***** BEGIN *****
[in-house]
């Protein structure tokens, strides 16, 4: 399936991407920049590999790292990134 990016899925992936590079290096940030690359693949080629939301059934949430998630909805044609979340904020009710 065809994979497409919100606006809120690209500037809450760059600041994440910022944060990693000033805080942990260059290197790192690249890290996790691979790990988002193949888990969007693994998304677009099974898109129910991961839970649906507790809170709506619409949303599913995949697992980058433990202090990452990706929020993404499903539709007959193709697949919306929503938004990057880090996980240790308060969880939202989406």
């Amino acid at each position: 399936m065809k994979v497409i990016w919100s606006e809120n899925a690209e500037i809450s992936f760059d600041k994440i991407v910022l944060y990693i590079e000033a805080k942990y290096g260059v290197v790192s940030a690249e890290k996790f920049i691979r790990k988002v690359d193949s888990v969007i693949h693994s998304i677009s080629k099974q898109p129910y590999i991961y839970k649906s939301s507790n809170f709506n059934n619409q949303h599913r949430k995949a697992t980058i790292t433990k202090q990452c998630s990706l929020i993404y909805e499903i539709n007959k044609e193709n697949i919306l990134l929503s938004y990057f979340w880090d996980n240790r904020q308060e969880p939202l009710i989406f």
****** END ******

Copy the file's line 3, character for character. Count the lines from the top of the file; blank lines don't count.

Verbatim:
């Amino acid at each position: 399936m065809k994979v497409i990016w919100s606006e809120n899925a690209e500037i809450s992936f760059d600041k994440i991407v910022l944060y990693i590079e000033a805080k942990y290096g260059v290197v790192s940030a690249e890290k996790f920049i691979r790990k988002v690359d193949s888990v969007i693949h693994s998304i677009s080629k099974q898109p129910y590999i991961y839970k649906s939301s507790n809170f709506n059934n619409q949303h599913r949430k995949a697992t980058i790292t433990k202090q990452c998630s990706l929020i993404y909805e499903i539709n007959k044609e193709n697949i919306l990134l929503s938004y990057f979340w880090d996980n240790r904020q308060e969880p939202l009710i989406f």